DiCaprio defends Wolf's decadence
The three-hour film features drugs, sex and debauched parties and Leo says it was true to life.
Speaking at the Oscar nominees luncheon in Los Angeles, the best actor contender said: "There's a lot of disgusting behaviour in this movie and you can see it up on screen. But it was very much a reflection of this culture.
"We wanted this to be a cautionary tale and we wanted to accurately portray this darker nature of our culture. And it was a reaction to what happened in 2008. We as filmmakers wanted to display this part of humanity up on screen."
Leo has worked with Martin Scorsese on five films including Wolf and he said the director never goes easy on a moviegoer.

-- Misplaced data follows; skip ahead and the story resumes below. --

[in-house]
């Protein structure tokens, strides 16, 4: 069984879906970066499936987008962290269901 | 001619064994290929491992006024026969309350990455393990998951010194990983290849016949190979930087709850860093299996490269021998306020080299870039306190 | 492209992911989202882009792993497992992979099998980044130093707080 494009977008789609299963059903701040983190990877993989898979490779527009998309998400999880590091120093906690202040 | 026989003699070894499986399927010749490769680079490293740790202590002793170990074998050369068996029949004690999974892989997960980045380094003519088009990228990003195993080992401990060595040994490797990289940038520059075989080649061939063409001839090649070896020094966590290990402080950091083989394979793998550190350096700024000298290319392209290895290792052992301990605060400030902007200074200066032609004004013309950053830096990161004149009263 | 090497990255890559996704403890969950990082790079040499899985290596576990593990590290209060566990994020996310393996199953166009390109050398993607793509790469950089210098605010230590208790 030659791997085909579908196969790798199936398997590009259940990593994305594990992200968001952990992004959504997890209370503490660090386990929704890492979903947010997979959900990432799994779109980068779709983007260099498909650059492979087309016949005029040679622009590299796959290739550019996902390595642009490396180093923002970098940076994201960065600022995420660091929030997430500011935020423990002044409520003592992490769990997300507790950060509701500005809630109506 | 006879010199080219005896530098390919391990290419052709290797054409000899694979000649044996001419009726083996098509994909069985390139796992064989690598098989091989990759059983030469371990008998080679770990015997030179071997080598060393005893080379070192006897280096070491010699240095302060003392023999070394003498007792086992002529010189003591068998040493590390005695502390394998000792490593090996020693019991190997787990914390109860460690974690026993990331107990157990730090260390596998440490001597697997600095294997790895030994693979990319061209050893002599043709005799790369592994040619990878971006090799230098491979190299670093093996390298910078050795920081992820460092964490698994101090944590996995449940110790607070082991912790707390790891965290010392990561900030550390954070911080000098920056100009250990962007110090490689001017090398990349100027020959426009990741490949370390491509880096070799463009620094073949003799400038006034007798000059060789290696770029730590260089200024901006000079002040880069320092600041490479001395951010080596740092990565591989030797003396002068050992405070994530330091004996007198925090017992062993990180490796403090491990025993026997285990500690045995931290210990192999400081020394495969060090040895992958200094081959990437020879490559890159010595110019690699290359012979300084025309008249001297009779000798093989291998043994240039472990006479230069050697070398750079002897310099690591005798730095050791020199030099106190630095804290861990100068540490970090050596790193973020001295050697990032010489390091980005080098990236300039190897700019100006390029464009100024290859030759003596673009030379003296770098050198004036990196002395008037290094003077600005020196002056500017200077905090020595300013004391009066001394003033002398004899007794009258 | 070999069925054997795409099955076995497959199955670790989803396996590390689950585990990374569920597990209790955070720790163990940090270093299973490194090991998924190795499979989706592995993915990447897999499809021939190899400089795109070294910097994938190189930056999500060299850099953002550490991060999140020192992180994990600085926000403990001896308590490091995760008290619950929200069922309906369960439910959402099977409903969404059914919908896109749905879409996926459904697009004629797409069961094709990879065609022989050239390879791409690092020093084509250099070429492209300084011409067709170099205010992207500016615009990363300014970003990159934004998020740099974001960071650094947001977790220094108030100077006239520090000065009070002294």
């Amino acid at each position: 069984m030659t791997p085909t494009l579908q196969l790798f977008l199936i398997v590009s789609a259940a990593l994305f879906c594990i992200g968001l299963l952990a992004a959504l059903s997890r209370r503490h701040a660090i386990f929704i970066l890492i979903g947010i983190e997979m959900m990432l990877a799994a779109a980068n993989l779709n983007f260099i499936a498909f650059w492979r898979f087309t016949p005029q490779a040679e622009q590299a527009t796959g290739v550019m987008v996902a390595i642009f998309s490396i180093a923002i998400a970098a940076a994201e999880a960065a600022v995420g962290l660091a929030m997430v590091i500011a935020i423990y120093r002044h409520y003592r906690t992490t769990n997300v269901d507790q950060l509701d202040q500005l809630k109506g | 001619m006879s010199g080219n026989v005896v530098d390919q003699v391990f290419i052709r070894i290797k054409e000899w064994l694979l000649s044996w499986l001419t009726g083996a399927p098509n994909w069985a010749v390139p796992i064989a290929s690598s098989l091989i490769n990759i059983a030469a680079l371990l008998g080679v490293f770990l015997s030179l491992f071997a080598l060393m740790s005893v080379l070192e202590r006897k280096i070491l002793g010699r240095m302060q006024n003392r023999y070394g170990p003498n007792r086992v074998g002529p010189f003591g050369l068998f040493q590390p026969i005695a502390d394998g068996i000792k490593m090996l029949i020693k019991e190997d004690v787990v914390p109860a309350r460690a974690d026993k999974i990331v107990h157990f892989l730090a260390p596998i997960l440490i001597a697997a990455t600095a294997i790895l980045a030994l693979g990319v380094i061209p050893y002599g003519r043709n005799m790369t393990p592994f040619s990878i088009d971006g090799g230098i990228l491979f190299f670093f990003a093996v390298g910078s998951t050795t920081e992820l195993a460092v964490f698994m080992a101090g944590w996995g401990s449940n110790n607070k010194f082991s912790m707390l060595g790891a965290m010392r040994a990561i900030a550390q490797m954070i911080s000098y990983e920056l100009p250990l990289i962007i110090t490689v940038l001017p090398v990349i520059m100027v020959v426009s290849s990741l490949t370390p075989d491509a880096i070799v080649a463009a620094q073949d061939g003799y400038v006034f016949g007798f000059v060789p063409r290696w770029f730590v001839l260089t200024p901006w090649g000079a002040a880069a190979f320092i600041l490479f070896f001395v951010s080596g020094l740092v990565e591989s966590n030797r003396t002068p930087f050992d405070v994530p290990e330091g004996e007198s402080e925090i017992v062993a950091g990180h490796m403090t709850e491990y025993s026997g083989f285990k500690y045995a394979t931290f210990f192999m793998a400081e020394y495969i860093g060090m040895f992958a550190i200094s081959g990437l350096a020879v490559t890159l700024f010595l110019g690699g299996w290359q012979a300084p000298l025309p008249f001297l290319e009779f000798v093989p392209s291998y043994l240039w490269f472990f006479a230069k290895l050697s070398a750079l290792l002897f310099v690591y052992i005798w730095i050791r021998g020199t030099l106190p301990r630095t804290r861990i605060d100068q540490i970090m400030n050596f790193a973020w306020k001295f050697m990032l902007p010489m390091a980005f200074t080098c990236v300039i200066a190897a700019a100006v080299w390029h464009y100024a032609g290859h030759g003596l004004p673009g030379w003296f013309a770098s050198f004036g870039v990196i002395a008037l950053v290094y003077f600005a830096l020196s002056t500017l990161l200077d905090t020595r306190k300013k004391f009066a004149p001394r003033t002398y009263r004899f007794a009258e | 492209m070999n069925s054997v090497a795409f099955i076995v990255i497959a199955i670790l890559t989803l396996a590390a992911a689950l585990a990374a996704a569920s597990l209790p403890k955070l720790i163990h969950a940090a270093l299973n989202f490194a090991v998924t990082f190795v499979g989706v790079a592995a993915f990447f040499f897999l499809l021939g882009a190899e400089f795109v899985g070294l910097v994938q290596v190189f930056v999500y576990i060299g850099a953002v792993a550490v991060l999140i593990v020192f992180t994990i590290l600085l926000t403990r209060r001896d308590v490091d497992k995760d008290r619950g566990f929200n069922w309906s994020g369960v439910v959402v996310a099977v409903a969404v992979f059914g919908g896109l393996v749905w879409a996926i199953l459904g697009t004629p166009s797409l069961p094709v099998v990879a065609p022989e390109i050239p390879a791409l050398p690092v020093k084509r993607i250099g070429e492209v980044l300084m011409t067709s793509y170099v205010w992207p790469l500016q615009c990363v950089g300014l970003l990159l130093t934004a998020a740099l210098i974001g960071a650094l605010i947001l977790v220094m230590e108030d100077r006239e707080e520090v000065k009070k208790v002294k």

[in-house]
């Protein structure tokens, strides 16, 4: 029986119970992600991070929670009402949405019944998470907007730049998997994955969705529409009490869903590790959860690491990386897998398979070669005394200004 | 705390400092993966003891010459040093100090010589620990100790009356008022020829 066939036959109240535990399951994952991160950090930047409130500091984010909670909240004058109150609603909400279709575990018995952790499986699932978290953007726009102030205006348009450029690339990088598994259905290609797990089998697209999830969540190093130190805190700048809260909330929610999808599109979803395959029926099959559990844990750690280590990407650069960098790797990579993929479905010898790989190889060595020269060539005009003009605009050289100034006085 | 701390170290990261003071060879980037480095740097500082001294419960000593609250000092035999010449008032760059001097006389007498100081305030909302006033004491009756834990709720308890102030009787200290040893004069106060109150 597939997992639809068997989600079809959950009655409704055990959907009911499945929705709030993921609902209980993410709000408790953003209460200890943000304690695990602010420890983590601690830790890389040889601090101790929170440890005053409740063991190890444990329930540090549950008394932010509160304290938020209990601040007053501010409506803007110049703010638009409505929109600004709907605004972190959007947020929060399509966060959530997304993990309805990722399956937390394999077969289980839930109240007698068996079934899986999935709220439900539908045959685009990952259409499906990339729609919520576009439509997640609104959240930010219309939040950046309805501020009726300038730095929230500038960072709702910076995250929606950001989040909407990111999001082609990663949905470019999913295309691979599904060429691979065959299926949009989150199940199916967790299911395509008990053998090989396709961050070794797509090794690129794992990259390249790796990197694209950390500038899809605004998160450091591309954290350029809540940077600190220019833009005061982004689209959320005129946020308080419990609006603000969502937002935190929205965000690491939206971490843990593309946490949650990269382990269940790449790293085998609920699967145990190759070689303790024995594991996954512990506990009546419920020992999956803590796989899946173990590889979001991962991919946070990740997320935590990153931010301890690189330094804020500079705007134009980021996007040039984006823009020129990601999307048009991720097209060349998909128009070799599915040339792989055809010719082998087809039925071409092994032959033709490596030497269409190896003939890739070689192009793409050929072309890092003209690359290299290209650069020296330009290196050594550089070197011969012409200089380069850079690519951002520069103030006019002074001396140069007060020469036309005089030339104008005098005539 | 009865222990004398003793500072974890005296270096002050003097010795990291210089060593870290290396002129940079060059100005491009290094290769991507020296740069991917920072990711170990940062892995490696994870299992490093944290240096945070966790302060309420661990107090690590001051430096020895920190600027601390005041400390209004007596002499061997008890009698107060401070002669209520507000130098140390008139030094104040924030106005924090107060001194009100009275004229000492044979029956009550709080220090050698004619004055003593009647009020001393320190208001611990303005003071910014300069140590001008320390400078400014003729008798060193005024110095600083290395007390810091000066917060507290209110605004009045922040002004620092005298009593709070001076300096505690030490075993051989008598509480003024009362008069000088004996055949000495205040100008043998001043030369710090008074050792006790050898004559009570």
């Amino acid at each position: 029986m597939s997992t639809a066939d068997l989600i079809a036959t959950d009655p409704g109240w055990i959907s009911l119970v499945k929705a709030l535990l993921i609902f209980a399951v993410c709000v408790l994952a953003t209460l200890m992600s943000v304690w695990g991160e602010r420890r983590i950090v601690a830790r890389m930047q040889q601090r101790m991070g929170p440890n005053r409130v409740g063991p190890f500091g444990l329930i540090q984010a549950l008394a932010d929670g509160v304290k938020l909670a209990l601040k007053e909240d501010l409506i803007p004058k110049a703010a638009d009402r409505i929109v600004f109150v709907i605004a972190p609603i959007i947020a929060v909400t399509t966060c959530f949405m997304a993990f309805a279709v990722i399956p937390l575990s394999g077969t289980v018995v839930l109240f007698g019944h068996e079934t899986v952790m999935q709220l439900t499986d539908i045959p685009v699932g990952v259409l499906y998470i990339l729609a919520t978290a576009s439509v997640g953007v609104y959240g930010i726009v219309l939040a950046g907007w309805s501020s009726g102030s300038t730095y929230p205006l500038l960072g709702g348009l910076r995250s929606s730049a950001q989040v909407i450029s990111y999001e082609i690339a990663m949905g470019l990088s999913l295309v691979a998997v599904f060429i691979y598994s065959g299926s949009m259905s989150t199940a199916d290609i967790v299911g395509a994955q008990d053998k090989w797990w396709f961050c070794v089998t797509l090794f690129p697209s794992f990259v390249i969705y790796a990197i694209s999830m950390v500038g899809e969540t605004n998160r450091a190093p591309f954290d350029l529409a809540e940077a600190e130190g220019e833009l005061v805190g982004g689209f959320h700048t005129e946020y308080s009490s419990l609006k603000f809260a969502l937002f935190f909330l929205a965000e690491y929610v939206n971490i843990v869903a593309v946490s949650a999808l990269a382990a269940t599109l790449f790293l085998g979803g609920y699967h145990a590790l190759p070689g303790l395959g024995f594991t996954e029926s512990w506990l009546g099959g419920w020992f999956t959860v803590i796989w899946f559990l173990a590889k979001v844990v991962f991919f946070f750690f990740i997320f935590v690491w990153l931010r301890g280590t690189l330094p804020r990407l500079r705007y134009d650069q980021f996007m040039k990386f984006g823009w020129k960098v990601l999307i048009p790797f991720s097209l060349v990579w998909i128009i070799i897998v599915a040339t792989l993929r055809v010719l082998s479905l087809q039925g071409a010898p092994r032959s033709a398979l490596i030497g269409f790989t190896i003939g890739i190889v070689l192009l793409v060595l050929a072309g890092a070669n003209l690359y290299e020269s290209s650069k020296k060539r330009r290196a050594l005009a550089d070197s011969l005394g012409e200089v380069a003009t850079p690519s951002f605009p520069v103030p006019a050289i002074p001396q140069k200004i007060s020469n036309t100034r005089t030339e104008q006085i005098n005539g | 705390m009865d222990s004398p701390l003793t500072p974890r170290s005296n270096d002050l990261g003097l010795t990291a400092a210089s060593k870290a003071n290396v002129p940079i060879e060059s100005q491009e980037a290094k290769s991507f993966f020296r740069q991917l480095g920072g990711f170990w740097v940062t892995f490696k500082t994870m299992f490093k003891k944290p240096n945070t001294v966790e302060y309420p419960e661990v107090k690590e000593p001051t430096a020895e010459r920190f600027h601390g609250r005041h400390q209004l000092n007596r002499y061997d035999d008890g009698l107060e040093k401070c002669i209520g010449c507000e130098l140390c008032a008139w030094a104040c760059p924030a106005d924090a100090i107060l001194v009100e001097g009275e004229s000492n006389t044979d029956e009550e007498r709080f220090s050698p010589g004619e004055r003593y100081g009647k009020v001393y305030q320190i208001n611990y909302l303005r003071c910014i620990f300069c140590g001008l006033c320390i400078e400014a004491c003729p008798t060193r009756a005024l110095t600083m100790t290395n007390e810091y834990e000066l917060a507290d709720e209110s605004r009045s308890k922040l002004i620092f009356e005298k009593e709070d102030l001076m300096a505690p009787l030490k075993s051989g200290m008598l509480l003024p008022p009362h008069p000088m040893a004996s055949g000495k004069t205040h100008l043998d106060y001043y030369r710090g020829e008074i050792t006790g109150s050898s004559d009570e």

"Marty's never been a didactic type of director that explains or spoonfeeds an audience what the ramifications of these actions are. He just goes in there and says, "Look. I'm not going to judge these characters. I'm going to show them for what they are" and he purposely didn't cut away to the victims of this type of behaviour."